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GOVERNMENT & MEDICINE
New bill fails to advance patient protections
A Senate-passed measure includes a new liability provision but is labeled a "sham" by the AMA.
By Susan J. Landers, AMNews staff. July 24, 2000.
Washington -- One word makes all the difference when comparing a patients' rights bill passed by the House with another passed by the Senate, remarked President Clinton in a July 6 speech at the University of Missouri.
"So, when you hear people say, I support a patients' bill of rights, the operative word in that sentence is 'a' as opposed to 'the,' " said the president, who strongly favors House-passed legislation known as the Norwood-Dingell bill.
Clinton criticized a Senate measure passed on June 29 by a 51-47 vote, mainly along party lines, for its failure to provide adequate protections to all citizens with health insurance.
The president's speech also served to draw attention to a Missouri patient protection bill supported by the state's Democratic Gov. Mel Carnahan, who is running against Sen. John Ashcroft (R, Mo.) in a tightly contested race.
The AMA is campaigning in Missouri for the Norwood-Dingell bill with print ads attacking Ashcroft and others who voted against the bill when it was brought to the Senate floor by Sen. Edward Kennedy (D, Mass.) in mid-June.
The AMA decried the most recent Senate GOP bill. Board Chair D. Ted Lewers, MD, called it a "sham" and "a ploy to feed big insurance's deep desire to kill effective reform."
Dr. Lewers stressed the AMA would not relent in efforts to pass a bill with the Norwood-Dingell provisions.
While the Senate bill does include a new provision that allows patients to sue health plans in federal courts, it still covers only the 56 million Americans in "self-insured," employer-sponsored group health plans. By contrast, the House bill, passed last fall, generally covers those enrolled in all group health plans -- approximately 161 million people. It allows lawsuits to be filed in state courts to pursue personal injury or wrongful death damages.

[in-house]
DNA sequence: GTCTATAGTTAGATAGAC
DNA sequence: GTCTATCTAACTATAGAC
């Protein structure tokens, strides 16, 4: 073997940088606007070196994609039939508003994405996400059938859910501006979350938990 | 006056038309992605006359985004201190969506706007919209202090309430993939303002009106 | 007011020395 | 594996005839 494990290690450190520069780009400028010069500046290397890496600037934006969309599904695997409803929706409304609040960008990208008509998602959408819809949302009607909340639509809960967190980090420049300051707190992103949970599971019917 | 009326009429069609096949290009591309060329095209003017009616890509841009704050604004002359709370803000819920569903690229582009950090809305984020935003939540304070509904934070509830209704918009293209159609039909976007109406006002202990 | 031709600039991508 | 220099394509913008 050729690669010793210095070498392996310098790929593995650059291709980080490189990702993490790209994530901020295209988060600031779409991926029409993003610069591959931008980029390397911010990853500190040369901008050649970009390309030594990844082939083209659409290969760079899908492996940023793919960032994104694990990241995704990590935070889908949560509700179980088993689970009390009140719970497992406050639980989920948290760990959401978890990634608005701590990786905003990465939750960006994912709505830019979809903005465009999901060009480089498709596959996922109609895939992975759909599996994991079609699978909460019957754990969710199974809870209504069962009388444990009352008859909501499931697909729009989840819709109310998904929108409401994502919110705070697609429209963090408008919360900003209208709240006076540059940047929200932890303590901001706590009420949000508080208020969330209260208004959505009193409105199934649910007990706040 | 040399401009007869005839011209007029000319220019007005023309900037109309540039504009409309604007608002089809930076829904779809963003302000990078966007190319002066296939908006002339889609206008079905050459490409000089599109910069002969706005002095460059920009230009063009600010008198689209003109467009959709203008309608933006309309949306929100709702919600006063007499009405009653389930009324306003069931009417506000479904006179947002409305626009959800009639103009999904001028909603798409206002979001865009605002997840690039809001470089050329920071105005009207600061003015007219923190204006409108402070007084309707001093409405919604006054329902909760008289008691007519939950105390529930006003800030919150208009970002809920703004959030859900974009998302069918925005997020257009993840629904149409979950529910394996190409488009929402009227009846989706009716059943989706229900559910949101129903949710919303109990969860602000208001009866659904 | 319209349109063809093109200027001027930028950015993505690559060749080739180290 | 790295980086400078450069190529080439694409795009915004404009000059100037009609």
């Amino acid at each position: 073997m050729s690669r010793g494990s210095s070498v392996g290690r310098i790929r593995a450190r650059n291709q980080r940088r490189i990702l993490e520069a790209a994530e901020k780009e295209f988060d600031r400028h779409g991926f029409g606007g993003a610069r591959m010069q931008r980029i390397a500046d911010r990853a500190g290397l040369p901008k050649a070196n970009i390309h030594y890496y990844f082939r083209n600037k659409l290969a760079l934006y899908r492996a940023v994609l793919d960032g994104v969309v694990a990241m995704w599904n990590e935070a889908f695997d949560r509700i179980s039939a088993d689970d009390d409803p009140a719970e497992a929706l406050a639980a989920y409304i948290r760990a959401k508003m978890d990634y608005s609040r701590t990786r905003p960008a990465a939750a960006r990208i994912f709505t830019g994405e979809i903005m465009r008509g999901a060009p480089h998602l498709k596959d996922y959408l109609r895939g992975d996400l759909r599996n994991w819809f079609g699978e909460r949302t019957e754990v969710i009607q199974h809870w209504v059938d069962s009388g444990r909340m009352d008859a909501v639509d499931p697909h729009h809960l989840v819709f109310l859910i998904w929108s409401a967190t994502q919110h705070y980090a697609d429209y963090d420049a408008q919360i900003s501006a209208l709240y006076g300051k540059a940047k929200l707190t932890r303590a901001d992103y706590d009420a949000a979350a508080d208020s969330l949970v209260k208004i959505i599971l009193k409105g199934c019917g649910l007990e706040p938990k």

The new Senate bill also includes provisions allowing physicians to provide continuing care to certain patients even after the physician leaves the health plan. It would establish a center for patient safety that would conduct research on medical errors.
Those provisions represent a good-faith effort at compromise, said the bill's sponsor, Sen. Don Nickles (R, Okla.), who for several months has led House and Senate negotiators in an attempt to craft compromise legislation. The conference now appears to be at a standstill.
Additional concessions by Senate Republicans are doubtful, said a Nickles staff member. "We are walking a fine line in trying to find ways to bridge the differences so we can produce a conference report that can be supported" in both chambers.
But negotiations could be restarted if House Republicans determine they can pass something other than the Norwood-Dingell bill, she said.
Rep. Charles Norwood, DDS (R, Ga.), said the House would support only a bill that covers all Americans who have health insurance, allows patients to choose their own physicians and permits lawsuits against managed care plans.
Although Senate passage of the new bill means that its supporters can tell people in their districts that they passed a patient protection measure, that message may be a bit murky, said Larry Levitt, a director at the Henry J. Kaiser Family Foundation. "The details of this debate have gotten so complicated that there is no question they are beyond the ability of most voters to comprehend," he said.
In addition, voters surveyed by Kaiser in December 1999 said they preferred Democrats' performance on patients' rights over Republicans' by a 2-to-1 ratio, Levitt said.
"So voters come to this issue trusting Democrats more," Levitt said. "The challenge for Democrats is to try to distinguish their proposals from the Republican proposals, while the challenge for Republicans is to demonstrate that they are for a patients' bill of rights."